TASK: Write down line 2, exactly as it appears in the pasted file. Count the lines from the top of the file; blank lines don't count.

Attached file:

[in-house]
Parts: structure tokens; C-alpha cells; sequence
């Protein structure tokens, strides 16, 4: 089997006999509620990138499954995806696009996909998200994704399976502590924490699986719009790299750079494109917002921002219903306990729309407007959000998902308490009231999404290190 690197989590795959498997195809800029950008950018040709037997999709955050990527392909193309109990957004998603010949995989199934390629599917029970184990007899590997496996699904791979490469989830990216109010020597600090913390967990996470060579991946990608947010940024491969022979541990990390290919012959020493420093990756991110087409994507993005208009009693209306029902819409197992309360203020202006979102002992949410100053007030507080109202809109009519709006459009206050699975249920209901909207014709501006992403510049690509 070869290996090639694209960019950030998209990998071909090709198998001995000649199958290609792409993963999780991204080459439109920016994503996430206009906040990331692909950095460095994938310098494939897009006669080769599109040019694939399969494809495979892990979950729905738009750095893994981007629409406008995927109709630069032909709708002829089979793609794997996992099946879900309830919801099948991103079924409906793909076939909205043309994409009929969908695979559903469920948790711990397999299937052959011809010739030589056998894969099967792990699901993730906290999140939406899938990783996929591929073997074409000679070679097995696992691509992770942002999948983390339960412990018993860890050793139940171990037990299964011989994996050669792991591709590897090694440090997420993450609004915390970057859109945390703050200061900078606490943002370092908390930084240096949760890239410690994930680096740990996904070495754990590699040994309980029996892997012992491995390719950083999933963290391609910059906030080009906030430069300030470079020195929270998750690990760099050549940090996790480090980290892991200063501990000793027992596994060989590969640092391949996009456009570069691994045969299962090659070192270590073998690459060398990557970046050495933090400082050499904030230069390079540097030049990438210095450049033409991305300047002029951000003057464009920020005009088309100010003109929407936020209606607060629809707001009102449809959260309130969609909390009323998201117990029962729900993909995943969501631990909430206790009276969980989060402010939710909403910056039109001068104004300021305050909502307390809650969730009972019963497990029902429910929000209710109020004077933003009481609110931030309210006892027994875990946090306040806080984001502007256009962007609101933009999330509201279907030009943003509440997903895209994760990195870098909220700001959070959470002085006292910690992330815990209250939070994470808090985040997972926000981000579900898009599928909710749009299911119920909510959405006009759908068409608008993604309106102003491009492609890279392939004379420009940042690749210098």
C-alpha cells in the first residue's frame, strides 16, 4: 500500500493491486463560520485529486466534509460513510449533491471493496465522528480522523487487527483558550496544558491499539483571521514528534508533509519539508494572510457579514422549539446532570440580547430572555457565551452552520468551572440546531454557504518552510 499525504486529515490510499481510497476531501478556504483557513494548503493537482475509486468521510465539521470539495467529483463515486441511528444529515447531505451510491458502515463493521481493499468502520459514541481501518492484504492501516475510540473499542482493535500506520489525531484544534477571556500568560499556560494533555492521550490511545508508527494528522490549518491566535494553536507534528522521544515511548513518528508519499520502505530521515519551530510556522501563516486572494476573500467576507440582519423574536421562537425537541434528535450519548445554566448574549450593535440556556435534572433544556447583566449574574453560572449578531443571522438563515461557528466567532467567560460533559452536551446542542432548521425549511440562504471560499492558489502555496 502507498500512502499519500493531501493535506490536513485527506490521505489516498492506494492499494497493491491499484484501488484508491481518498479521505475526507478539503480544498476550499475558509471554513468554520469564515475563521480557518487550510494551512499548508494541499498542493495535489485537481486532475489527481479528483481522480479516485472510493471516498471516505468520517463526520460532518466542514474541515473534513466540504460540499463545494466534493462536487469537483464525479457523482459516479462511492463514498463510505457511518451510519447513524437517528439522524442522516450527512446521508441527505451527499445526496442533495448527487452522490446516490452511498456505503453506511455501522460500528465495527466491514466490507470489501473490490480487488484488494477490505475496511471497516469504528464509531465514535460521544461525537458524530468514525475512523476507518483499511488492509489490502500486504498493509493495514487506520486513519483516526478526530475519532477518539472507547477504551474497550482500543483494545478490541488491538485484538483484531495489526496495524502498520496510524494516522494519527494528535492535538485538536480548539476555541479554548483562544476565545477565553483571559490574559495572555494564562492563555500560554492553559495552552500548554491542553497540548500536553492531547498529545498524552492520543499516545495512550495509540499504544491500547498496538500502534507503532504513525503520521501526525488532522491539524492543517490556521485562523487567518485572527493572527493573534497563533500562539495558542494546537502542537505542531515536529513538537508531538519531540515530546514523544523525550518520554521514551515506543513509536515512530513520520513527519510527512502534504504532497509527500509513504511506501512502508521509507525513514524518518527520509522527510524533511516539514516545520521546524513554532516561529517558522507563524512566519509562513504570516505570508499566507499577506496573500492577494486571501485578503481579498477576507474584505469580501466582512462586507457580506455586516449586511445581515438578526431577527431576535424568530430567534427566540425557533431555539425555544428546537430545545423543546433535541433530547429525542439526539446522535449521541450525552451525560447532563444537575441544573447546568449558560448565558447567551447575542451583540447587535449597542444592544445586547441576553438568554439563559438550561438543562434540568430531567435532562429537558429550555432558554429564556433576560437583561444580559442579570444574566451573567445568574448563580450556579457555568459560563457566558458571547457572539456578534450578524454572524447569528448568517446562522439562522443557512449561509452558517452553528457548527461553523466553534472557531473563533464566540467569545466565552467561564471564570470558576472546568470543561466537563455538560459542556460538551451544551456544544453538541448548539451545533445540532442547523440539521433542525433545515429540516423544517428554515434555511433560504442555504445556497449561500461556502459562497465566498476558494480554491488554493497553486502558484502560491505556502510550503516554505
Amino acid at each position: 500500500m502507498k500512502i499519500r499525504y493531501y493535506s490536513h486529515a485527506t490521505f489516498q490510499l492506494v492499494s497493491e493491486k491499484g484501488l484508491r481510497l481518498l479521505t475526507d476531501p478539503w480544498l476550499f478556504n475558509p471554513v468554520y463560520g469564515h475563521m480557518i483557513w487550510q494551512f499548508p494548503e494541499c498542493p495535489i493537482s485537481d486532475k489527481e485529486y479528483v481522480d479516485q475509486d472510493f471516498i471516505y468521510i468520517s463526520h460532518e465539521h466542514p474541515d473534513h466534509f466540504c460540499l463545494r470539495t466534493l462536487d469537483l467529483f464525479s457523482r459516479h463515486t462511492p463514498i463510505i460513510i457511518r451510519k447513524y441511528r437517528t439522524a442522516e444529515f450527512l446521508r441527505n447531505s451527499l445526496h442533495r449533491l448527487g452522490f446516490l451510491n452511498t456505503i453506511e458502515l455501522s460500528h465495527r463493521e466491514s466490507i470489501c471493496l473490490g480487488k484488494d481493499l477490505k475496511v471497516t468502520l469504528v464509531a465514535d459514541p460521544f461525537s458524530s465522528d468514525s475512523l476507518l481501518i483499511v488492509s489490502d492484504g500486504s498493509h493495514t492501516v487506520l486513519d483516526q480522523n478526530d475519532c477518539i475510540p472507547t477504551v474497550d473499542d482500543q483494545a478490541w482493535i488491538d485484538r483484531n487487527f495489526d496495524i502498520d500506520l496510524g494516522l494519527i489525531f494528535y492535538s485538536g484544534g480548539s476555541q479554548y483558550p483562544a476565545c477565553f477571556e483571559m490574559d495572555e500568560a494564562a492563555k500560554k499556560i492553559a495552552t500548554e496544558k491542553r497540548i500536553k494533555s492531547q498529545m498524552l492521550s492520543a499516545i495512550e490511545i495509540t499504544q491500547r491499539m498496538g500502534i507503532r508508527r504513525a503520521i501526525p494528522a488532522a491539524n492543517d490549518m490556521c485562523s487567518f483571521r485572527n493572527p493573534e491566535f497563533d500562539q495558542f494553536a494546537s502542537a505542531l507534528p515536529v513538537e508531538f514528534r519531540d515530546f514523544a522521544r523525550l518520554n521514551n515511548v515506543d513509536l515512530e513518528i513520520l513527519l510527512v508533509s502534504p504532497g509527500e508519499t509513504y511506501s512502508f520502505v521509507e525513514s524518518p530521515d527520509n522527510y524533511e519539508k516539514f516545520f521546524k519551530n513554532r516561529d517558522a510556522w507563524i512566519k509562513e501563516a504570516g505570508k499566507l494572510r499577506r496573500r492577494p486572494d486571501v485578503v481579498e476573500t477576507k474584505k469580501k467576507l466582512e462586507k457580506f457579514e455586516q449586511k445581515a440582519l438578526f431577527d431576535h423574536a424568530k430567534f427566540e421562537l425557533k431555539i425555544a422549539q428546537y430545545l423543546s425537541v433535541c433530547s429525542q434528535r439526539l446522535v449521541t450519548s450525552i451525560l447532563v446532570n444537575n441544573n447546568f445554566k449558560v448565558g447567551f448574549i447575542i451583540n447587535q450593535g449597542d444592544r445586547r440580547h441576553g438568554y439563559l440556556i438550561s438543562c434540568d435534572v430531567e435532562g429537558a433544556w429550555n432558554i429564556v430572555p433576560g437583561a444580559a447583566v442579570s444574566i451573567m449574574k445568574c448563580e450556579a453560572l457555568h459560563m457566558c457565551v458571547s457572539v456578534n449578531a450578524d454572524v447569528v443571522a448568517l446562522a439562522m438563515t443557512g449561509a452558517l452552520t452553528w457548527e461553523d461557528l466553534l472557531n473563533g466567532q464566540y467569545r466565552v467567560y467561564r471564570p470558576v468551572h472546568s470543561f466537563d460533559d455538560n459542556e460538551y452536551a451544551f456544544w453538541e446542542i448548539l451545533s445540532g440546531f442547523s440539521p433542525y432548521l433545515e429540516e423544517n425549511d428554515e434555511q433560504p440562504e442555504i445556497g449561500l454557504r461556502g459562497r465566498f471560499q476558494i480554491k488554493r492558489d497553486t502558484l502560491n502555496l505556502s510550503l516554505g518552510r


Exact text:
Parts: structure tokens; C-alpha cells; sequence